Monday, November 28, 2016

New Fall Menu at B & O Brasserie

B & O Brasserie in the Hotel Monaco is one of our favorite restaurants, especially for special occasions, but also for a simple weeknight dinner. The restaurant has seen several executive chefs over its relatively short existence, but each has created complex, high-end dishes that have never been boring or predictable. B & O's current executive chef, Scott Hines, continues the tradition set by his predecessors with a new fall menu that entertains the palate with layers of flavor and ingredient combinations that are new and exciting. We were happy to be invited to try out the new offerings recently.

We started our meal with a Brussels sprout salad made of the bright green outer leaves of the sprouts. Crab apples, onion, Marcona almonds, and pancetta round out the salad, providing a variety of flavors and textures. When I first tasted it, I thought the pancetta was Mexican chorizo. I later found out that the maple vinaigrette included achiote (or annatto) which lends an earthy flavor as well as a yellow hue, and is also used in chorizo. I was glad to discover that my tastebuds were not playing tricks on me. 

The oxtail marmalade is slow cooked oxtail (actually the tail from cattle we think of as cows, as opposed to oxen) blended with sweet and savory ingredients to create intense, meaty, flavor. When combined with a bit of bone marrow schmaltz (a rich combination of bone marrow and beef tallow) and a little of the lightly acidic pickled shallot and peppercress garnish on a slice of ciabatta, the result is a rich and satisfying bite that is lovely and well-balanced. A top-notch appetizer that would also be a perfect bar snack when paired with one of the B&Os always inventive cocktails. In that vein, I had the Harvest Moon from the new fall menu, a surprisingly dry combination of apple brandy, cacao nib syrup, lemon, and Millstone gingerroot cider. The Minx had the Rock Wall, a combination of mezcal and rum with cider, lemon, and spiced sugar syrup that reminded her of wood smoke and fall leaves.

The lamb noisette features medallions of medium rare lamb over a bed of fregola flavored with black olives and merguez sausage, and escarole, with a simply perfect lamb jus. An intensely carrot-y spiced carrot reduction is spread across the plate and feta cheese is sprinkled on top for an additional layer of flavor. There was just so much going on in this dish, and all of it was exactly the right thing.

A exciting surprise for me was the marjoram and orange gremolata atop the house made pappardelle with veal sugo. The veal is slow braised for 6 to 7 hours, making it unbelievably tender, and the pasta is lovely and silky on the tongue. While the dish would have been amazing as is, the salty pepperiness of pecorino pepato cheese nudged it over the top. While I might not be ambitious enough to tackle the slow braised veal, I would like to try the marjoram and orange combo on one of my own pasta dishes. It was quite the flavor revelation. Marjoram, a member of the mint and oregano family, is a somewhat underutilized herb when fresh, at least in such an obvious way. The flavor is reminiscent of both oregano and mint and added a fresh herbal contrast to the rich meaty sauce.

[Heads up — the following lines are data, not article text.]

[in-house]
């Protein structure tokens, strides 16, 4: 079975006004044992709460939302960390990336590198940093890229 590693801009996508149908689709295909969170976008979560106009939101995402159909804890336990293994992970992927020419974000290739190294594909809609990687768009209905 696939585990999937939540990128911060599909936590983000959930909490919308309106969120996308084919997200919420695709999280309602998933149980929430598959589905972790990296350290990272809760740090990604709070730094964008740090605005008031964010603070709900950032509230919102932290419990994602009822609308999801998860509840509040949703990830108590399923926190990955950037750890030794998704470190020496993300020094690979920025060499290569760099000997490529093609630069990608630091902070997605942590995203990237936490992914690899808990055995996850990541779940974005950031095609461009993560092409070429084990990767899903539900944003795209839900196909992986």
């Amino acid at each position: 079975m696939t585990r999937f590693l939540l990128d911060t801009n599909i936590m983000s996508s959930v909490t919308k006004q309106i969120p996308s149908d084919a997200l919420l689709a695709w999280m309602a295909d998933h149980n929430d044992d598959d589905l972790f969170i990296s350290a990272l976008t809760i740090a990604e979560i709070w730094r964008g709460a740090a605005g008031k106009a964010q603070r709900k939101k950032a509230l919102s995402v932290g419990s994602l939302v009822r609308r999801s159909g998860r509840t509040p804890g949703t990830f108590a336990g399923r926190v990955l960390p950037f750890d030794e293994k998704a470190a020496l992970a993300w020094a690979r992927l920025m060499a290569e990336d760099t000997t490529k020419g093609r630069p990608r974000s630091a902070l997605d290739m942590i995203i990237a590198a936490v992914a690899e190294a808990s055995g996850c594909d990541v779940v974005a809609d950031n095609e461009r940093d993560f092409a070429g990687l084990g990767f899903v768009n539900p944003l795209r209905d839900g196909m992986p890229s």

Although we were bursting at the seams, Chef Hines wanted us to try out a selection of their desserts. The lavender and caramel flan was redolent of lavender and finished off with slices of crisp meringue.

From the moment we arrived at the restaurant, everyone was raving about the lemon bar, and the praise was completely in order. Feuilletine white chocolate crunch, berry gelee, toasted meringue, vanilla ice cream, and lemon brittle make for a wonderful variety of flavors and textures that all work together. Your palate never gets bored with this dessert.

The B & O ice cream sandwiches are nothing like the ones you pulled out of the freezer as a kid. Almond macarons sandwich rich vanilla ice cream and are set on a pool of dulce de leche. To cut the sweetness and provide a little warmth on a chilly fall evening, the sandwiches are served with a cup of spiced hot cider.

While we've never had a bad meal at B & O Brasserie no matter what time of year we've gone there, this fall menu created by Chef Scott Hines is something worth checking out before the season is over. It makes us excited for the new, inventive dishes he will create in the future.

Full disclosure - Chef Hines provided several recipes for our latest book, Maryland's Chesapeake. He's a terrifically creative chef who is also very generous. We are so pleased that he's running the kitchen at B & O, and look forward to many more delicious meals there.

B & O Brasserie
The Hotel Monaco
2 North Charles Street
Baltimore, Maryland, 21201

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